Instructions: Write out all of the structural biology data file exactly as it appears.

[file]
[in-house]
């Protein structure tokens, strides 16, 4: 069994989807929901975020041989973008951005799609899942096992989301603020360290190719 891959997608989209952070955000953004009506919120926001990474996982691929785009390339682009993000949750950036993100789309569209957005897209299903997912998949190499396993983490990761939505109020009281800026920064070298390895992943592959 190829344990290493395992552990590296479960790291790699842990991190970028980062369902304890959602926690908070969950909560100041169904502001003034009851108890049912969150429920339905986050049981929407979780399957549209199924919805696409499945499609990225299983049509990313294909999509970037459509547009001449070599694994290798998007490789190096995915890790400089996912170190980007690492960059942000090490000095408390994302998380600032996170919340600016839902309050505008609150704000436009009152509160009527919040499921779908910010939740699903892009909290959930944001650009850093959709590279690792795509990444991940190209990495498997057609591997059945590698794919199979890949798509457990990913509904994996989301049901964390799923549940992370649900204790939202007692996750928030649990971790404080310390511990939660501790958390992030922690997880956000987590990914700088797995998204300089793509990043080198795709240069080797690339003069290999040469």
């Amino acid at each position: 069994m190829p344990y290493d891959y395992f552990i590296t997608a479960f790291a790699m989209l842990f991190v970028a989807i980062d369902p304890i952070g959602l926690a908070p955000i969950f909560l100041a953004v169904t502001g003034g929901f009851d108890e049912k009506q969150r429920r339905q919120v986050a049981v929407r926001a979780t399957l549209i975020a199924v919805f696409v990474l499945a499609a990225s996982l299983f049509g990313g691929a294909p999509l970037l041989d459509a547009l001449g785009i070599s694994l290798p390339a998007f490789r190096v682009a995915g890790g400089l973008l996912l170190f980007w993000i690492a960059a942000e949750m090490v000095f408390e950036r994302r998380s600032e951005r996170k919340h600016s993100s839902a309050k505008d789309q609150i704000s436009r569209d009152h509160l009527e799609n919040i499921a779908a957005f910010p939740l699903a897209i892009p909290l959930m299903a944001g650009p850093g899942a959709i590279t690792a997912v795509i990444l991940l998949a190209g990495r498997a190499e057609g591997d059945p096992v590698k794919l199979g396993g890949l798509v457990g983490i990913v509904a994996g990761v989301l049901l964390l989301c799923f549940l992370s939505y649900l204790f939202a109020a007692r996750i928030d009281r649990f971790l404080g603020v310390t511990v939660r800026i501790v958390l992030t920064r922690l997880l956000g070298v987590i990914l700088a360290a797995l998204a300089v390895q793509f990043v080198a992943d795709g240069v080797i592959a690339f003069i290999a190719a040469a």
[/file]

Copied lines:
[in-house]
């Protein structure tokens, strides 16, 4: 069994989807929901975020041989973008951005799609899942096992989301603020360290190719 891959997608989209952070955000953004009506919120926001990474996982691929785009390339682009993000949750950036993100789309569209957005897209299903997912998949190499396993983490990761939505109020009281800026920064070298390895992943592959 190829344990290493395992552990590296479960790291790699842990991190970028980062369902304890959602926690908070969950909560100041169904502001003034009851108890049912969150429920339905986050049981929407979780399957549209199924919805696409499945499609990225299983049509990313294909999509970037459509547009001449070599694994290798998007490789190096995915890790400089996912170190980007690492960059942000090490000095408390994302998380600032996170919340600016839902309050505008609150704000436009009152509160009527919040499921779908910010939740699903892009909290959930944001650009850093959709590279690792795509990444991940190209990495498997057609591997059945590698794919199979890949798509457990990913509904994996989301049901964390799923549940992370649900204790939202007692996750928030649990971790404080310390511990939660501790958390992030922690997880956000987590990914700088797995998204300089793509990043080198795709240069080797690339003069290999040469």
């Amino acid at each position: 069994m190829p344990y290493d891959y395992f552990i590296t997608a479960f790291a790699m989209l842990f991190v970028a989807i980062d369902p304890i952070g959602l926690a908070p955000i969950f909560l100041a953004v169904t502001g003034g929901f009851d108890e049912k009506q969150r429920r339905q919120v986050a049981v929407r926001a979780t399957l549209i975020a199924v919805f696409v990474l499945a499609a990225s996982l299983f049509g990313g691929a294909p999509l970037l041989d459509a547009l001449g785009i070599s694994l290798p390339a998007f490789r190096v682009a995915g890790g400089l973008l996912l170190f980007w993000i690492a960059a942000e949750m090490v000095f408390e950036r994302r998380s600032e951005r996170k919340h600016s993100s839902a309050k505008d789309q609150i704000s436009r569209d009152h509160l009527e799609n919040i499921a779908a957005f910010p939740l699903a897209i892009p909290l959930m299903a944001g650009p850093g899942a959709i590279t690792a997912v795509i990444l991940l998949a190209g990495r498997a190499e057609g591997d059945p096992v590698k794919l199979g396993g890949l798509v457990g983490i990913v509904a994996g990761v989301l049901l964390l989301c799923f549940l992370s939505y649900l204790f939202a109020a007692r996750i928030d009281r649990f971790l404080g603020v310390t511990v939660r800026i501790v958390l992030t920064r922690l997880l956000g070298v987590i990914l700088a360290a797995l998204a300089v390895q793509f990043v080198a992943d795709g240069v080797i592959a690339f003069i290999a190719a040469a």